A coalition of over 20 American organisations representing songwriters, artist managers, indie and major labels, music publishers and collecting societies have taken the unprecedented step to write a letter to US policy-makers asking the US government to support the clause in the proposed European Union Copyright Directive that deals with the value gap.
The letter, sent on November 1 to Anthony L. Gardner, the United States Ambassador to the European Union, was also copied to Secretary of State John Kerry, Secretary of Commerce Penny Pritzker, Danny Marti, United States Intellectual Property Enforcement Coordinator, and many other officials.
In the letter, the signatories write “to ask that our government support the interests of its creative music community by supporting Article 13 of the Copyright Directive recently proposed by the European Commission, which was a welcome and enormously important development for American music and the entire American creative economy.”
The reason for the support of such legislation is that it will “promote and protect American creation and works.”
They add, “That is why we enthusiastically support passage of Article 13 of the recent proposed EC Copyright Directive, which will benefit American creators by directly addressing what has been called the ‘Value Gap’.” This gap, they explain, is “largely due to a narrow group of businesses that exploit analog-era laws intended for passive online conduits in order to obtain below-market licenses never intended for active music distributors like them.”
The signatories believe that US legislation from 1998, the Digital Millennium Copyright Act, “benefits platforms like YouTube and disadvantages companies that do not base their business on users uploading the content they distribute. This unfair competitive advantage was unintended, and harms American creators.”
For them, Article 13 of the proposed EC Copyright Directive recognises “the importance of correcting this disparity, essentially requiring those that act as music distribution services to negotiate free-market licenses or take meaningful action to prevent unlicensed works from appearing on their services.” If adopted, Article 13 will place all services “on a level playing field that protects creators and the digital marketplace itself.”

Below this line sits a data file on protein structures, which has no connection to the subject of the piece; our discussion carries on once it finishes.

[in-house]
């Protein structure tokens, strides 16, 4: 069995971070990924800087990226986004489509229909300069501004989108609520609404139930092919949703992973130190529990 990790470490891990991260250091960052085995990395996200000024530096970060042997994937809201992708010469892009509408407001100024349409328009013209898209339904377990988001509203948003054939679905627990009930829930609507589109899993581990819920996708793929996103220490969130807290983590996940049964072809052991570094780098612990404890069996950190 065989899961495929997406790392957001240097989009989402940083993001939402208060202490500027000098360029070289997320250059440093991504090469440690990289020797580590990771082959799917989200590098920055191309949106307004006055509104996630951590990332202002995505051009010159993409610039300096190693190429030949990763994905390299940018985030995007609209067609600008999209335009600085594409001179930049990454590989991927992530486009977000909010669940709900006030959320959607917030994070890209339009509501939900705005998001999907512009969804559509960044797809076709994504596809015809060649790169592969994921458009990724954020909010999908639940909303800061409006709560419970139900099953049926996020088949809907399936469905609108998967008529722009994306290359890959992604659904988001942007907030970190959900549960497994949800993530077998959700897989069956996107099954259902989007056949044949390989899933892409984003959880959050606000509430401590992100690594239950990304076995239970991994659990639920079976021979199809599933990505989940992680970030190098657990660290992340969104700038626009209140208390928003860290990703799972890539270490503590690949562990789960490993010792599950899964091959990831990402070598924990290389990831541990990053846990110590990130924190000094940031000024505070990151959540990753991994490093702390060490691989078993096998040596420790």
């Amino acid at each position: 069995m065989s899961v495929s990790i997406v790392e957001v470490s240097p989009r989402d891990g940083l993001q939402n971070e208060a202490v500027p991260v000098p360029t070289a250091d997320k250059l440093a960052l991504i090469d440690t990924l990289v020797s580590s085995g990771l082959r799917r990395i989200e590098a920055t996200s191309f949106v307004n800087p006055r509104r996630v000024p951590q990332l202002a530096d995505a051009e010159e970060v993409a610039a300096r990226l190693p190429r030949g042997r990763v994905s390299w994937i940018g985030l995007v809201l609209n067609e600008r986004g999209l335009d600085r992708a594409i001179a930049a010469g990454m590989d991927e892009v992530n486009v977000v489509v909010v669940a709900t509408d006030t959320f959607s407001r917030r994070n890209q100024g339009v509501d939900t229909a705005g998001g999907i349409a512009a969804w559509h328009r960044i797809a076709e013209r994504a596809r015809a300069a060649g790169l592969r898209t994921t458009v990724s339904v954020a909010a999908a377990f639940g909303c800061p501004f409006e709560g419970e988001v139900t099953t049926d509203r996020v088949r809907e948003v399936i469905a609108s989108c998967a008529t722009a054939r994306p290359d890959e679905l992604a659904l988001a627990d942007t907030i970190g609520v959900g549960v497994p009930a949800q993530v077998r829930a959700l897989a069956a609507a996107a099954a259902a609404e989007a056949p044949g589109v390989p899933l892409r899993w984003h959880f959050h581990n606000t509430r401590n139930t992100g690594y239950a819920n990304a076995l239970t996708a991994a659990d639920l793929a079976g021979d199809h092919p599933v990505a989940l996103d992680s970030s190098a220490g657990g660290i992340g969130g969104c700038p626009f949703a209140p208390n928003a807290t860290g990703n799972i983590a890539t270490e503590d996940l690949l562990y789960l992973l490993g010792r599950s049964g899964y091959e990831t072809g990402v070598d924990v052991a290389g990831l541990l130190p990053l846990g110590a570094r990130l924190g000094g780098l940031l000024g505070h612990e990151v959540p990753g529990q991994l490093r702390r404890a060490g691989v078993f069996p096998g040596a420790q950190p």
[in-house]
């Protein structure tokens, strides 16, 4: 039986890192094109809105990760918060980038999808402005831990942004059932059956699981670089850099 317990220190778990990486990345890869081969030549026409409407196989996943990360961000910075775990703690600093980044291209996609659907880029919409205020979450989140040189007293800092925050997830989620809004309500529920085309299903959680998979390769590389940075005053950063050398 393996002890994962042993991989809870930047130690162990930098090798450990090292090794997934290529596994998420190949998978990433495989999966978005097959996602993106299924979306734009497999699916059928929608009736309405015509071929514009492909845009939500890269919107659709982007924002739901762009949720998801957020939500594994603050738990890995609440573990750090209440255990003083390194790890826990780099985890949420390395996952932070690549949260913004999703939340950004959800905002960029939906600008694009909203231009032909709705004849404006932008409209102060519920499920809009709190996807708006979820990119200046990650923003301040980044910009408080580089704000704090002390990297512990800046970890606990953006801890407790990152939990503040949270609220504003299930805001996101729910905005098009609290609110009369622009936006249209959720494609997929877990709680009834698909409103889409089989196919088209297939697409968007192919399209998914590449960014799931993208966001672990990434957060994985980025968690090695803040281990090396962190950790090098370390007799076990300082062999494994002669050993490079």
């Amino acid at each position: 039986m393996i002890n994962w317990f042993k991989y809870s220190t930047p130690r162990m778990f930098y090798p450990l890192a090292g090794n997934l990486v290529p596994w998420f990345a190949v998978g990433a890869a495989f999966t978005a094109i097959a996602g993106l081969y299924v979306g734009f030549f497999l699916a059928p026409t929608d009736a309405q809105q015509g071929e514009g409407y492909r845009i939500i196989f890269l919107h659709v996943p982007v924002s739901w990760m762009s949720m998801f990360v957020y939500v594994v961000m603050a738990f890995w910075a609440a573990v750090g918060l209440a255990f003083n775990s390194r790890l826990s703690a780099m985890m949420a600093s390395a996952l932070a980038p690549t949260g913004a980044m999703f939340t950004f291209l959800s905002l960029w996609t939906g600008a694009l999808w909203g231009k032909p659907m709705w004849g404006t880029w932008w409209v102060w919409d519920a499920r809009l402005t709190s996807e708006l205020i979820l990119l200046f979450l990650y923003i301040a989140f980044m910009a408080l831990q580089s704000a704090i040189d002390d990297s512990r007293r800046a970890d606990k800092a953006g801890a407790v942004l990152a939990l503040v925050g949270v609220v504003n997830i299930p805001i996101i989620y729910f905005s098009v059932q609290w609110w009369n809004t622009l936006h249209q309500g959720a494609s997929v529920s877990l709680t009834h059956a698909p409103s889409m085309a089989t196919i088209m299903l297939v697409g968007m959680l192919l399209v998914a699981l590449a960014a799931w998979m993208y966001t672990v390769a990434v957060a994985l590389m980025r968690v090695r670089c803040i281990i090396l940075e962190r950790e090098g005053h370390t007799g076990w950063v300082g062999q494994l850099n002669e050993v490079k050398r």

They conclude: “We hope and expect the American government will protect its vibrant music industry and all American creators by supporting Article 13 of the proposed EC Copyright Directive.”
Sources in Washington, DC say that the letter was a real group effort from all signatories who are keen to see the US government address the “value gap” – or rather the “value grab” as described by Cary Sherman, Chairman/CEO of the RIAA – and that the EU Directive was too good an occasion to let pass in order to flag the issue to the US government. “It’s a little more about making sure that if the US government engages at all on the EU copyright directive stuff, that it comes down on the right side,” said a source.
The concern of the creative community is that Google and other tech companies will try to knock Article 13 out from the EU Directive and try to bring to a halt any similar attempt in the US. The letter is therefore as much a support to Article 13 as it is a pre-emptive strike from the creative community to test the resolve of the US government.
The letter was signed by the following organisations: American Association of Independent Music, American Federation of Musicians, American Society of Composers, Authors and Publishers (ASCAP), Americana Music Association, Azoff MSG Entertainment, Broadcast Music, Inc. (BMI), Christian Music Trade Association, Church Music Publishers Association, Global Music Rights, Gospel Music Association, The Living Legends Foundation, Inc., Music Managers Forum – United States, Music Publishers Association, Nashville Songwriters Association International, National Music Publishers’ Association, The Recording Academy, Recording Industry Association of America, Rhythm & Blues Foundation, Screen Actors Guild – American Federation of Television and Radio Artists, SESAC Holdings, Inc., Songwriters Guild of America and SoundExchange.